Saturday, May 2, 2009

Clinton call to Armenia, State no comment on resolution

First published in March 21, 2009 Armenian Reporter

Washington Briefing
by Emil Sanamyan

Secretary Clinton calls Armenia

In the first high-level contact between the Obama administration and Armenian government, Secretary of State Hillary Clinton spoke by telephone with President Serge Sargsian on March 17, Mediamax reported the next day citing the president's office.

"They covered a wide range of topics, including our shared efforts to advance a peaceful settlement of the Nagorno-Karabakh conflict, Armenia's relations with Turkey, and efforts to catalyze domestic reforms inside Armenia," the State Department's Caucasus, Turkey, and Greece manager, Deputy Assistant Secretary Matt Bryza told the Armenian Reporter.

The president's office specifically noted discussion of "programs of the U.S. Millennium Challenge Corporation in Armenia." Mrs. Clinton chairs the MCC board, which on March 11 criticized the Armenian government's handling of domestic issues following the presidential elections last year. The board is due to review Armenia's continued eligibility again in the next few months.

Eligibility for MCC aid is based on complex scoring criteria reflecting countries' political, social, and economic performance.

State Department withholds comment on Genocide resolution

"We're looking at that resolution," the State Department's acting spokesperson Robert Wood said on March 18 when asked about the congressional Armenian Genocide resolution introduced the day before. "We obviously want to take a close look at it . . . and discuss it within the government"

The resolution is identical to the one introduced in the 2007-2008 Congress. It was at the time supported by then-Senators Joe Biden, Hillary Clinton, and Barack Obama. The Obama administration has not taken a direct position on the resolution, instead emphasizing the importance of the recent meetings between Armenian and Turkish officials.

In the March 17 briefing, Mr. Wood confirmed that the subject of the resolution came up in Mrs. Clinton's conversations during her visit to Turkey, but that he didn't "have any details about conversations that the Secretary had with the Turkish leaders beyond what I've said" and could not comment.

Coming up… Congressional advocacy and commemoration of Genocide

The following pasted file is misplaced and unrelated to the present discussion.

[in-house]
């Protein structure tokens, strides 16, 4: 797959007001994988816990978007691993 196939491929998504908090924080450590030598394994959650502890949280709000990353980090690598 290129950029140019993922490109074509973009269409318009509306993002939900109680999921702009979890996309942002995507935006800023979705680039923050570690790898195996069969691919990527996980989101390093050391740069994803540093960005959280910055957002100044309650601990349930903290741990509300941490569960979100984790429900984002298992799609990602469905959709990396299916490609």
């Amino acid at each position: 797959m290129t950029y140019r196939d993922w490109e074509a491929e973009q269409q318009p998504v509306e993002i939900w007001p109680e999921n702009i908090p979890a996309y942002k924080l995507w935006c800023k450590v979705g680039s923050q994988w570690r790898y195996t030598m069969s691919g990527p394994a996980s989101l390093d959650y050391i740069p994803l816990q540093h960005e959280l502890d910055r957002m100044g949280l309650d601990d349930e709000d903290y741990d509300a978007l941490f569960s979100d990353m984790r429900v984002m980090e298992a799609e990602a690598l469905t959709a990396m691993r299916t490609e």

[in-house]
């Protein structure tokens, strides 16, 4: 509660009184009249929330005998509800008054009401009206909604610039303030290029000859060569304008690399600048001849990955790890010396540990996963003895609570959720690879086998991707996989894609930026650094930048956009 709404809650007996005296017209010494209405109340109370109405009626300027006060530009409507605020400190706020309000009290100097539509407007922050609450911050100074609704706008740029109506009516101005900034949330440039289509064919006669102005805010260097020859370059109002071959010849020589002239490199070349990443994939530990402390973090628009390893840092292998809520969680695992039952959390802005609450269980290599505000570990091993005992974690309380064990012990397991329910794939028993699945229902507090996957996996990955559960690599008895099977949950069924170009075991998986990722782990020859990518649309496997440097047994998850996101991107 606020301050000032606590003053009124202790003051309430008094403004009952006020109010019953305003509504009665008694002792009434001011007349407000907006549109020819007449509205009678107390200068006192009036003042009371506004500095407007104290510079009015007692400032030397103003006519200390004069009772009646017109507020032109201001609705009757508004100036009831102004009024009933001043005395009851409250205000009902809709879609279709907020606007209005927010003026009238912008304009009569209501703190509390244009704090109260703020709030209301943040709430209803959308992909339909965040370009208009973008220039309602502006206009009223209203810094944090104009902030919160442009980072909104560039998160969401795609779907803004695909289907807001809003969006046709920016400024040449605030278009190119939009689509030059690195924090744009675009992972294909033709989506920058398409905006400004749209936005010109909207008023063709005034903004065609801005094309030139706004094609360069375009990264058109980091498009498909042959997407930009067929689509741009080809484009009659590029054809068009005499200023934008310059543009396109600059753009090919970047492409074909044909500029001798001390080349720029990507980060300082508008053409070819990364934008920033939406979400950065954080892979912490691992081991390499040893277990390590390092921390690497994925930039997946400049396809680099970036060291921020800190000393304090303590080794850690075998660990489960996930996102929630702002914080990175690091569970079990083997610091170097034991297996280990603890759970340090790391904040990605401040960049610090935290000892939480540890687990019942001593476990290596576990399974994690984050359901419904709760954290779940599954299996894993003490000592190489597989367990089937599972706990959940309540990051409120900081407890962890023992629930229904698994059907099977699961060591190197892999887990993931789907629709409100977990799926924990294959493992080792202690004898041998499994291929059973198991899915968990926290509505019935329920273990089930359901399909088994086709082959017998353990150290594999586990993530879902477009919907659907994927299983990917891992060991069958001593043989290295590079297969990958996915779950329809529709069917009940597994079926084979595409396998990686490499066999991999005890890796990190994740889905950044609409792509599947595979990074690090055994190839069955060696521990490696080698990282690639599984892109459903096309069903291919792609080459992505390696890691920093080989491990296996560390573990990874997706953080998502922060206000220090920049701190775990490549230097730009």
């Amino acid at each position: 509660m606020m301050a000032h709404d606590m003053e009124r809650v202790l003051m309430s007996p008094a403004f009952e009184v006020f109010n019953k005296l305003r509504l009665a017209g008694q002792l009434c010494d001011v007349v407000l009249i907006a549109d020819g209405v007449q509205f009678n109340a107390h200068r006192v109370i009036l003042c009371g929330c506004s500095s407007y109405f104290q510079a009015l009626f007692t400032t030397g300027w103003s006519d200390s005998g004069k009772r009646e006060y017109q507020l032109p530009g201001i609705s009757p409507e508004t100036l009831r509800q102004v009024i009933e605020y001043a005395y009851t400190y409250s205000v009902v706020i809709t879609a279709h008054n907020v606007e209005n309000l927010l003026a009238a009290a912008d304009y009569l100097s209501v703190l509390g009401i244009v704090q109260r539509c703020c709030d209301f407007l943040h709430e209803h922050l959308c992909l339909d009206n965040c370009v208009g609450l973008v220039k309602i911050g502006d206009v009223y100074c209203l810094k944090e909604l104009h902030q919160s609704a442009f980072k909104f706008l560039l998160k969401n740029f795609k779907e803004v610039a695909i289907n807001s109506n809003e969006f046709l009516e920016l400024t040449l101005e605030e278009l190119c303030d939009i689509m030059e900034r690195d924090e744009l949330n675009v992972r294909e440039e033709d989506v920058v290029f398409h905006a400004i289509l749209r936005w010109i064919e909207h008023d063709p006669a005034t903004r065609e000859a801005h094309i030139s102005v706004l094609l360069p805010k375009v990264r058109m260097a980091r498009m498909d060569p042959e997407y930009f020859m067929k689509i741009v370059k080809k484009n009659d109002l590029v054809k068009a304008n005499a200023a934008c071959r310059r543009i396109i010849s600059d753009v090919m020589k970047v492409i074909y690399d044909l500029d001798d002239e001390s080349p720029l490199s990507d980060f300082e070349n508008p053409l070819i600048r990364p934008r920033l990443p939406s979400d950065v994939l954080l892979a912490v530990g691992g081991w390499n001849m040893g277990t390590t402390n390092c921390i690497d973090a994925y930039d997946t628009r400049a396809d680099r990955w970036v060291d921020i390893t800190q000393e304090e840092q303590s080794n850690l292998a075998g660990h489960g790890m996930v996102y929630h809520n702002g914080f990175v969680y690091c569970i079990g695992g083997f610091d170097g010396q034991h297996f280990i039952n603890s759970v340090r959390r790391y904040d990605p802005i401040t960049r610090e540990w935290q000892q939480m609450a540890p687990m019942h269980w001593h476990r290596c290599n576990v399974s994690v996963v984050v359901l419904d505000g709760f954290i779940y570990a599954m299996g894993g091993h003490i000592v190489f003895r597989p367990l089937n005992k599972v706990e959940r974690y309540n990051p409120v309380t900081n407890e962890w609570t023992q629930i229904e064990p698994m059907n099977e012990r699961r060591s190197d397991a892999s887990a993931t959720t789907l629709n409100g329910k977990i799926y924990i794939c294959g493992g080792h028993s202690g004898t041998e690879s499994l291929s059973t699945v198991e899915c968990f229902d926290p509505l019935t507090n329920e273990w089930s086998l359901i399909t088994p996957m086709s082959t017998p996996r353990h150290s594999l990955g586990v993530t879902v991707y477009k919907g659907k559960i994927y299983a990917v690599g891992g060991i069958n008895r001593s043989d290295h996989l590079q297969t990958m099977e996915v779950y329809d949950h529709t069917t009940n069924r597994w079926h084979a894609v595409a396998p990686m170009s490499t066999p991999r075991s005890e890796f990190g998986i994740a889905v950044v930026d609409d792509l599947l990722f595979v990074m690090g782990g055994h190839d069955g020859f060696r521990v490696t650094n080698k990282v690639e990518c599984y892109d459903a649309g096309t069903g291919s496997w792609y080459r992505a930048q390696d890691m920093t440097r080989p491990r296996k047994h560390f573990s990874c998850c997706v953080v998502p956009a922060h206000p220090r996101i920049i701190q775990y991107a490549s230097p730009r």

The annual Capitol Hill commemoration of the Armenian Genocide will take place on April 22 this year, co-chairs of the Armenian Caucus Frank Pallone, Jr. (D.-N.J.) and Mark Kirk (R.-Ill.) reported in a March 17 release.

"We invite Armenian-Americans across the country to gather with us on Capitol Hill as we solemnly remember the 1.5 million people brutally murdered 94 years ago," said Rep. Kirk. "With a new president publicly committed to recognizing the Armenian Genocide, we look forward to a meaningful commemoration by the Congress and the White House."

The traditional event features speeches by members of Congress and will be held in the Cannon Caucus Room of the congressional Cannon Office Building from 6 to 9 p.m.

From April 22 to 24, the Armenian National Committee of America will hold its third annual "End the Cycle of Genocide: Grassroots Capitol Campaign," which includes visits to congressional offices and meetings with their staff, and a protest outside Turkish Embassy in Washington.

For information on how to participate connect at

Turkey to buy more combat aircraft from U.S.

Turkey will take delivery of 30 new F-16 fighter jets produced by Lockheed Martin Corporation, news agencies reported. The order is worth $797 million and planes would be locally built in Turkey by 2012. When initially negotiated in 2006, the deal for 30 aircraft was valued at $2.7 billion, but the price tag has since been repeatedly discounted.

Turkey already possesses 216 F-16s, produced in Turkey in the 1980s and 90s, and since partially upgraded. Starting 2014, in a deal worth more than $10 billion over 20 years, Turkey plans to take delivery of more than 100 F-35s, a new-generation combat aircraft currently under development by companies from the United States, Turkey, and seven other countries.

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